Beguiled by 'The Beguiled:' How Sofia Coppola Came to Remake a Clint Eastwood Vehicle

Plus, a visual comparison of the 1971 and 2017 films.

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Plus, a visual comparison of the 1971 and 2017 films.

The most intriguing thing about Sofia Coppola’s latest film – The Beguiled, out now – is the fact that she chose to make it at all. The Beguiled tells the story of a wounded Union soldier taken in by members of a girls’ school in the Confederacy, who turn on him once he seduces a few of the students. In case you didn’t know, the film is a remake of one from 1971 by Don Siegel starring Clint Eastwood (and both are based on the novel by Thomas Cullinan). Siegel and Eastwood made four films together, the most famous being Dirty Harry, which came out 11 months after The Beguiled, and though these two men might not seem like a logical point of reference for a director like Sofia Coppola, that’s kind of exactly why she chose to make the film.

In a recent interview, Coppola explained what it was about the original film and the source material that attracted her to The Beguiled, and editor Candice Drouet has taken the audio from this interview and spliced it over scenes from both Siegel’s and Coppola’s The Beguiled that have been set side-by-side for comparative purposes.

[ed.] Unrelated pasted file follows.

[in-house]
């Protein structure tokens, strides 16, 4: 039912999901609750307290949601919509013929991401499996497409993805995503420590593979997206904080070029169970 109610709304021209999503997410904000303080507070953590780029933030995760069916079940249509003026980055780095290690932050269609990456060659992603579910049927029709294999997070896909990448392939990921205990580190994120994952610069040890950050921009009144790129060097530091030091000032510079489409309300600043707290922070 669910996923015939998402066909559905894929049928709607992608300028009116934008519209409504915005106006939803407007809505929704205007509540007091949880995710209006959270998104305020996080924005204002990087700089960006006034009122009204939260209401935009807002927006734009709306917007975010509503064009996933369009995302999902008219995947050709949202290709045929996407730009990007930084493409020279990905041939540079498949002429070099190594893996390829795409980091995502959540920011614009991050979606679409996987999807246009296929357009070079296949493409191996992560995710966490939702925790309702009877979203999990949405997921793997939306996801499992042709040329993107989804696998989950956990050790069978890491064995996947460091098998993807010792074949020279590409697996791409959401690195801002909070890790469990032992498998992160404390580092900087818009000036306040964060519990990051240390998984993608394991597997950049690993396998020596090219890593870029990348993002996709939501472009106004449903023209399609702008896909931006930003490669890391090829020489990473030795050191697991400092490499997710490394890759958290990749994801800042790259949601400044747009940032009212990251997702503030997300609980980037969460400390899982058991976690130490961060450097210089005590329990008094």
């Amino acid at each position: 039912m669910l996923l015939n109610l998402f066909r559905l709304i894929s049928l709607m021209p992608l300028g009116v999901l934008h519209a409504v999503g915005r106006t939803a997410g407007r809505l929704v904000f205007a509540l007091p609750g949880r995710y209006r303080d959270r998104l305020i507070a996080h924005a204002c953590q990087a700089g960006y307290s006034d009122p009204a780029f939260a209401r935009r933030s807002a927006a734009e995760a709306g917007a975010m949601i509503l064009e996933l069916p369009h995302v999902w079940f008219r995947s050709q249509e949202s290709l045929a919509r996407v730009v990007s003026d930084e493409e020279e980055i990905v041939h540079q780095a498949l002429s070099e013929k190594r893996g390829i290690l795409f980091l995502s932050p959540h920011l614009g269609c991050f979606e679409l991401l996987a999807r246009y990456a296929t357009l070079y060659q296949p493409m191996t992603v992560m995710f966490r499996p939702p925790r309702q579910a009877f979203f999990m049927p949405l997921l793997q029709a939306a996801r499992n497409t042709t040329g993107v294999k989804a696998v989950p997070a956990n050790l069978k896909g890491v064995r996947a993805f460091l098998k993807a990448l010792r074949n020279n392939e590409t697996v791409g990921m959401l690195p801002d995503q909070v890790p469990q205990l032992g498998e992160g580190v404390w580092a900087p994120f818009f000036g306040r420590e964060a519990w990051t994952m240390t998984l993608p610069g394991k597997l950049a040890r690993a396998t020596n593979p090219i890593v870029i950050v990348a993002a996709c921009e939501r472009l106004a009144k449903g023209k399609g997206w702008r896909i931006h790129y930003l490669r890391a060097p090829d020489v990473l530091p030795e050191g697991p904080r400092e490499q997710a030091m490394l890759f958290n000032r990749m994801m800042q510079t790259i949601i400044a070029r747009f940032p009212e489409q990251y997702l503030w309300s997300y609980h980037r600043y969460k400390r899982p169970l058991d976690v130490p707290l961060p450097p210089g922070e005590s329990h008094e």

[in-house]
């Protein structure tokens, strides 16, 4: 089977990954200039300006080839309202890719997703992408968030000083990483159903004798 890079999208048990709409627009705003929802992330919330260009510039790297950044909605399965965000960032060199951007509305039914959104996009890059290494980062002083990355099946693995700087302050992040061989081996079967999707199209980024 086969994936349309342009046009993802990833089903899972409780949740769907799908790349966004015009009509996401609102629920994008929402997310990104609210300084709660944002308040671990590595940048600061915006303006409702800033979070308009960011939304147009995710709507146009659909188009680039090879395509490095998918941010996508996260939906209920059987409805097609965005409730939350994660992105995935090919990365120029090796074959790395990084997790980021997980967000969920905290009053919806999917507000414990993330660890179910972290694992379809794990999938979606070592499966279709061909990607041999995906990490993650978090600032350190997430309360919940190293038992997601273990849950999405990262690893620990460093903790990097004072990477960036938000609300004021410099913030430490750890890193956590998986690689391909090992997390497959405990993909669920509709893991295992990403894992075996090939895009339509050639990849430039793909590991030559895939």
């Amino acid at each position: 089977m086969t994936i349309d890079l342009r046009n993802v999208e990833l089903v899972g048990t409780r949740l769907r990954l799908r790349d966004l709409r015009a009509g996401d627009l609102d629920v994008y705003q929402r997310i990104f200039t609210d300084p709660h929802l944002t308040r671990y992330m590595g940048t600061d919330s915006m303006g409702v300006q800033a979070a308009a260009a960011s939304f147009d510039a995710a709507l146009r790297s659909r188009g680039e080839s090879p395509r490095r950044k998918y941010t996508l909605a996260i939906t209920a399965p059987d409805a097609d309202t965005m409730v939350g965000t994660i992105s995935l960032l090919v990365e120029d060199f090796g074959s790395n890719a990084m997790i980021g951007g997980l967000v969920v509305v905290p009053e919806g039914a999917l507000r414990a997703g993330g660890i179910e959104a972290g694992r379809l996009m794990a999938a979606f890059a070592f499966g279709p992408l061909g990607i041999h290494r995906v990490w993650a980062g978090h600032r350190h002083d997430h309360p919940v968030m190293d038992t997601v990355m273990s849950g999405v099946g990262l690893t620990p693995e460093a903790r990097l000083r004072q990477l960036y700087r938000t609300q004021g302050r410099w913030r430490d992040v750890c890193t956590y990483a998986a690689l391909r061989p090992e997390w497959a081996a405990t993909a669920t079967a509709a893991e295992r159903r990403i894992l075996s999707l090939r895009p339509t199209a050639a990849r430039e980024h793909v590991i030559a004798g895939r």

There’s nothing wrong with the 1971 version of this film, but the 2017 version is indisputably more impactful, more artistic, and better-realized, because where Don Siegel made a male-centric erotic nightmare, Coppola made a more nuanced, emotion-driven, and thus more resonant story of female empowerment in an era where females had little to no social power. Check out the video below to hear how she did it in her own words, and if you’ve never seen Siegel’s The Beguiled, do yourself a favor and watch it either right before or right after Coppola’s – the former only further reveals the gravitas of the latter.

Novelist, Screenwriter, Video Essayist